Monday, January 15, 2007

The French Stall

Dinner tonight at The French Stall, which is at the junction of Serangoon Road and Sturdee Road North. This place is quite well known, for no-frills french food served at affordable prices, or french food "hawker" style if you like.
E and I ordered different sets - (a) french onion soup, beef with black pepper sauce, dark chocolate cake, and (b) tomato soup, pork chop, and caramel brulee. The food was rather decent, though I think there could be a wider variety of mains, and quality was not that fantastic. Couldn't really tell what made it French too. Overall, it was an interesting dining experience eating by the roadside, with decent food at reasonable prices.

Tuesday, January 9, 2007


To go with nice bread, one must have lovely butter. I was inspired enough by my bread-making attempt to try creating my own herb butter although in the past my friend had always told me how messy and time-consuming it was.
Well surprising enough, it was very easy... I did everything in a bowl, with a mixing spoon so there were no random food processor parts to wash up. Used dried basil as well, saving the trouble of chopping up all the fresh herbs. Here's the rough recipe:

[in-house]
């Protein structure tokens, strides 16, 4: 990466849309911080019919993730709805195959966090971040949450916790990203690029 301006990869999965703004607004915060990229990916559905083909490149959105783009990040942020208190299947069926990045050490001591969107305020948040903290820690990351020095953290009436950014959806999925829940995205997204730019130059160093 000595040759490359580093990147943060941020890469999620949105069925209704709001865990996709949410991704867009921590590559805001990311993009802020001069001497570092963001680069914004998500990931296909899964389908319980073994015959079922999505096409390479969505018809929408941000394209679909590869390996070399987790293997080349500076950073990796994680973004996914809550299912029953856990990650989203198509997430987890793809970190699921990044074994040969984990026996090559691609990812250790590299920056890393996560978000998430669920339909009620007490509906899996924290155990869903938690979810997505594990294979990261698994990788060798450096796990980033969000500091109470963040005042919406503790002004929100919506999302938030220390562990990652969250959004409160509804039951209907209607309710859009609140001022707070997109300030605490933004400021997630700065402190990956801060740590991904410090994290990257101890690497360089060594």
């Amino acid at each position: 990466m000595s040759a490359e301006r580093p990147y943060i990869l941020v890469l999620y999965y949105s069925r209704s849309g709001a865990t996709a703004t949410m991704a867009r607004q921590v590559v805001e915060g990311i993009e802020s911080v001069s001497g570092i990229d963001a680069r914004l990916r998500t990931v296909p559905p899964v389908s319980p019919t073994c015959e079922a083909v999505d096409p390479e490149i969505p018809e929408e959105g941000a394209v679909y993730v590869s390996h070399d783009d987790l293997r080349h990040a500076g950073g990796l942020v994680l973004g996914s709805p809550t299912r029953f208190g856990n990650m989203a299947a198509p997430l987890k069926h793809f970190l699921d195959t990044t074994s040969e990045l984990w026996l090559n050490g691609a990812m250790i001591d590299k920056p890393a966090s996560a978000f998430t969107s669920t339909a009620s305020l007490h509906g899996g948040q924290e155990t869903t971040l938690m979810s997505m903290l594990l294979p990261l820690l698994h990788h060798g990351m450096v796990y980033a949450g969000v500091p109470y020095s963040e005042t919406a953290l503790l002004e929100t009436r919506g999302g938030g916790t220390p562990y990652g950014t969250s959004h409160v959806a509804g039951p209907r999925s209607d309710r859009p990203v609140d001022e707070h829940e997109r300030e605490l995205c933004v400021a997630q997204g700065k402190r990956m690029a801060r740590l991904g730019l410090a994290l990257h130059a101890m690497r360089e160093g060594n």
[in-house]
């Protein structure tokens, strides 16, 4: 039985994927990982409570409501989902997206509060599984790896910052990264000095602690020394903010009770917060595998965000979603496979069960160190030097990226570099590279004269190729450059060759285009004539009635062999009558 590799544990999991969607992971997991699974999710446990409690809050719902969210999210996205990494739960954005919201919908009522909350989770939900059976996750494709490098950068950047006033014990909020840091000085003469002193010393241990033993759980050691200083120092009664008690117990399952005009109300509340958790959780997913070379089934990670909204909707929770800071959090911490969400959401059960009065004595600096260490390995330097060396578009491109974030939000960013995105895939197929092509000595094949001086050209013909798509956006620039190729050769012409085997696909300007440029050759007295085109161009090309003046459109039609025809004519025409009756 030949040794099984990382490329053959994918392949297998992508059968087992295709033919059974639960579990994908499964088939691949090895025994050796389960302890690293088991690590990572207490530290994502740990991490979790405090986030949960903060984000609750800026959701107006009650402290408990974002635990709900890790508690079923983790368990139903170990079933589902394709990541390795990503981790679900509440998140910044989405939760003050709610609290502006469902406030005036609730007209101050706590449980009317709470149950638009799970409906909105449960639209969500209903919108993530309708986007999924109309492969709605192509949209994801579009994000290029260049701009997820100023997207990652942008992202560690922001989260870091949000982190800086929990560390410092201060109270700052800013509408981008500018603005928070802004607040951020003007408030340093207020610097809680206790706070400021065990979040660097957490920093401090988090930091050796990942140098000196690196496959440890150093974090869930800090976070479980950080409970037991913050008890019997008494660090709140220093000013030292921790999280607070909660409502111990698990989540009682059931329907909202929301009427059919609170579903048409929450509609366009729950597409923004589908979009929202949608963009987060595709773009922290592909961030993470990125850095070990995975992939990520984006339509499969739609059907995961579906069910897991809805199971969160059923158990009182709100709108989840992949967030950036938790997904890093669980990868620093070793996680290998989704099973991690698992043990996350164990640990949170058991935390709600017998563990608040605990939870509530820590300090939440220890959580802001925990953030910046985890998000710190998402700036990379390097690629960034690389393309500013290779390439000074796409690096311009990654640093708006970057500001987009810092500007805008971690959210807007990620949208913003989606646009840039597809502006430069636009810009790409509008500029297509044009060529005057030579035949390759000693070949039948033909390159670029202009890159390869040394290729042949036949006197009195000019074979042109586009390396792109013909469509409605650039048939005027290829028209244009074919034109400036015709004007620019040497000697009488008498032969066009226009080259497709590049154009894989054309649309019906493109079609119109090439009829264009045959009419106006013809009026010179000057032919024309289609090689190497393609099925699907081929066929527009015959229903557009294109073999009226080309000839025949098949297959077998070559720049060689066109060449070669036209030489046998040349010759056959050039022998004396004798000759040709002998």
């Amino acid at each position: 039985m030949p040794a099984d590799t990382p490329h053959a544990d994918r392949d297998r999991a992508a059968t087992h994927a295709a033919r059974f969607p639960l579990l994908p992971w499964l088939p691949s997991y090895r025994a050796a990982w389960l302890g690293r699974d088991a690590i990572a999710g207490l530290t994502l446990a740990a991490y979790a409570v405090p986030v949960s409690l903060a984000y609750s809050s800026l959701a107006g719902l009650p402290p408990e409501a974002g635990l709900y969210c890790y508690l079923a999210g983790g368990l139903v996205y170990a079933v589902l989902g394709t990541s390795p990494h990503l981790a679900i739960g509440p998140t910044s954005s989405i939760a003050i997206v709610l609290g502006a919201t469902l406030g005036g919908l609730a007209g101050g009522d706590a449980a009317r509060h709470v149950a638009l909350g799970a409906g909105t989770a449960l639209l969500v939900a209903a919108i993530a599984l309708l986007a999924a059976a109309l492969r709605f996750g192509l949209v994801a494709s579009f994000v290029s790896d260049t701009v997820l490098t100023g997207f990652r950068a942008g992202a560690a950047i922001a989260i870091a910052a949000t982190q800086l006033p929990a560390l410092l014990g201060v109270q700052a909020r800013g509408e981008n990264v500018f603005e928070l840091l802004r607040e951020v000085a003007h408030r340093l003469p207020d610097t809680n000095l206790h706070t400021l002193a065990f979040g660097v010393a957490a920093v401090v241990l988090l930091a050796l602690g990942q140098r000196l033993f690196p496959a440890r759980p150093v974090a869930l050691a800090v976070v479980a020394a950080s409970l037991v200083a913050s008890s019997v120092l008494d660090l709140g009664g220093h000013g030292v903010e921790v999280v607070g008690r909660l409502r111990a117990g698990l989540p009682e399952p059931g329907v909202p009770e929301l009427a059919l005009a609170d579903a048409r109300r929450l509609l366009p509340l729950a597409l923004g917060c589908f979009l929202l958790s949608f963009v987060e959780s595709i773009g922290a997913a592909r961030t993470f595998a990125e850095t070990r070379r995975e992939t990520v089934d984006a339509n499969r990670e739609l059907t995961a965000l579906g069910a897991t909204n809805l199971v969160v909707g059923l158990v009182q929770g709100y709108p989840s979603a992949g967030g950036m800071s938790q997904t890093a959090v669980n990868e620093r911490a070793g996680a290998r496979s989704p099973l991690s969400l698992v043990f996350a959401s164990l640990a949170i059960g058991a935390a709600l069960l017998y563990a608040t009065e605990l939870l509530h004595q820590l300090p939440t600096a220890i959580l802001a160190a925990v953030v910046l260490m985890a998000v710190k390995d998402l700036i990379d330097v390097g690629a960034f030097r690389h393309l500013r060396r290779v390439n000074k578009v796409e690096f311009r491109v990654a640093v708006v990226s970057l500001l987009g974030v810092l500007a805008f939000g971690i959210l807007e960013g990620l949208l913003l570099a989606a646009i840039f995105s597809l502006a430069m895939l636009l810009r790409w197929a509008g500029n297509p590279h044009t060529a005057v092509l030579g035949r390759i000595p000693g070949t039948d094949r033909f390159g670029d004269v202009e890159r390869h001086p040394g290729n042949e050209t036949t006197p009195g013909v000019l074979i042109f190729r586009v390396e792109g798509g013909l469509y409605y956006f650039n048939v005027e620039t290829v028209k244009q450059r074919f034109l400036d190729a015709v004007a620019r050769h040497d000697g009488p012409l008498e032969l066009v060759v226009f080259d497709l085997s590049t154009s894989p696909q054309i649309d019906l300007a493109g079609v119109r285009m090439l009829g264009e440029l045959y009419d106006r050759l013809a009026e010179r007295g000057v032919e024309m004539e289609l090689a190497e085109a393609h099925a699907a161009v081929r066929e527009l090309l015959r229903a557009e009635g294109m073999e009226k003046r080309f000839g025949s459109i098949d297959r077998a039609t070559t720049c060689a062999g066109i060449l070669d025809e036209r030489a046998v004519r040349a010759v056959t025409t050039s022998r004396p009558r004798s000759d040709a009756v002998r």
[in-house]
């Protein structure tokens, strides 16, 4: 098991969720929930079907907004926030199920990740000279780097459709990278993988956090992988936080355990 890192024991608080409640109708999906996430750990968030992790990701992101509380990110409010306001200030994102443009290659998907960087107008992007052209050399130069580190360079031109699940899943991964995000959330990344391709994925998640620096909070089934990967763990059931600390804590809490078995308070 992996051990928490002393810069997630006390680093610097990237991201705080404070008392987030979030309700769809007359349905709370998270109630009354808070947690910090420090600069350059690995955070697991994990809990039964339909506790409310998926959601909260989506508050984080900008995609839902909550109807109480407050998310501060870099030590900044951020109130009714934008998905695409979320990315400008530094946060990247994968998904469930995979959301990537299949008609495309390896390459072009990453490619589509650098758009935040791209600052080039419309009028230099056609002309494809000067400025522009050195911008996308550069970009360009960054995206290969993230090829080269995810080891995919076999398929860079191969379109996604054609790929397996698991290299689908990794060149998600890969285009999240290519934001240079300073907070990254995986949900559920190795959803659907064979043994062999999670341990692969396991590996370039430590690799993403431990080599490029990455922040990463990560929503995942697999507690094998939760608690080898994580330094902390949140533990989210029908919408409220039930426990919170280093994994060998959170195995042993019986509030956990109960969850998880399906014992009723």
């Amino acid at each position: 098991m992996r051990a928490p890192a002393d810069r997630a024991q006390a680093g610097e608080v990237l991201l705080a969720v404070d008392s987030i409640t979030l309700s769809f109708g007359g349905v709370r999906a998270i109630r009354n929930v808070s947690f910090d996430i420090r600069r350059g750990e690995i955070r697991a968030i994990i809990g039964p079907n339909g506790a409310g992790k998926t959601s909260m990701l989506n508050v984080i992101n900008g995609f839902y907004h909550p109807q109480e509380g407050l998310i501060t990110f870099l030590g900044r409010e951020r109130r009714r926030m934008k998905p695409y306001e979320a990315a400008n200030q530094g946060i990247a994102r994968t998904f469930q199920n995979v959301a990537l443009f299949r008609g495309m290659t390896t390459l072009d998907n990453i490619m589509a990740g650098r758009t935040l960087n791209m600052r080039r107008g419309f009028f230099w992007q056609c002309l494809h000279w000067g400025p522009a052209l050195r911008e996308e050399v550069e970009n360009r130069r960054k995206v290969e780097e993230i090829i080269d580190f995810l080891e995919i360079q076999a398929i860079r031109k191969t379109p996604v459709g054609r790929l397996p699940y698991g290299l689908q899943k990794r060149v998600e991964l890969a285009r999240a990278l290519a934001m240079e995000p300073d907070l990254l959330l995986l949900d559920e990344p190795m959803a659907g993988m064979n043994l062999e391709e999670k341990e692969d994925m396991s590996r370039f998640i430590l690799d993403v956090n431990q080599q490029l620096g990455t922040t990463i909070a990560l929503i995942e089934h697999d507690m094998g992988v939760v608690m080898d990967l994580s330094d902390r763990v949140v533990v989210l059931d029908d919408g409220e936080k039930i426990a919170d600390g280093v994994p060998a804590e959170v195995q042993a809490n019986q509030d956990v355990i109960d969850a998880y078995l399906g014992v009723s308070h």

-one small clove garlic, finely chopped

-150g unsalted butter

-one teaspoon dried herbs

- sea salt and freshly ground black pepper, to taste

- freshly squeezed lemon juice, to taste (half a lemon should be more than enough).

Mash everything up! Then spoon it onto aluminium foil and roll up into a log shape. Refrigerate and cut into discs for serving when firm. A lousy photo here, taken with the handphone.

Sunday, January 7, 2007

Abalone and Fish Porridge

The ultimate comfort food...a hot steaming bowl of porridge! I used silver fish (smaller version of ikan billis), dried scallops and cuttlefish to prepare the porridge, and threadfin fillet thrown in at the last minute. I usually don't cook the abalone but just ladle the bubbling hot porridge over it, so that the abalone slices stay tender and sweet. This is a truly expensive comfort indeed.

Comfort in Cooking

When I'm stressed, I usually cook as a form of release. Today, I did quite a lot of messing around in the kitchen, as my grandmother was admitted to hospital this morning after a stroke. She is in stable condition now, and we hope she makes a good recovery.

Saturday, January 6, 2007

Simply Bread

Egged on by E today, I decided to try baking my own herb bread. I scoured through a few recipe sources and finally decided to adapt one from that American classic cookbook, Joy Of Cooking, with lots of dried basil thrown in.

At first, I thought that it was an unmitigated disaster... the proportions of flour seemed wrong, there was too much water, and my bread refused to rise! In desperation I chucked it into the oven to bake and lo and behold it started rising! In half an hour, I had something which looked like it came out of the oven at Cedele Depot or Simply Bread! Having tasted it - my verdict is....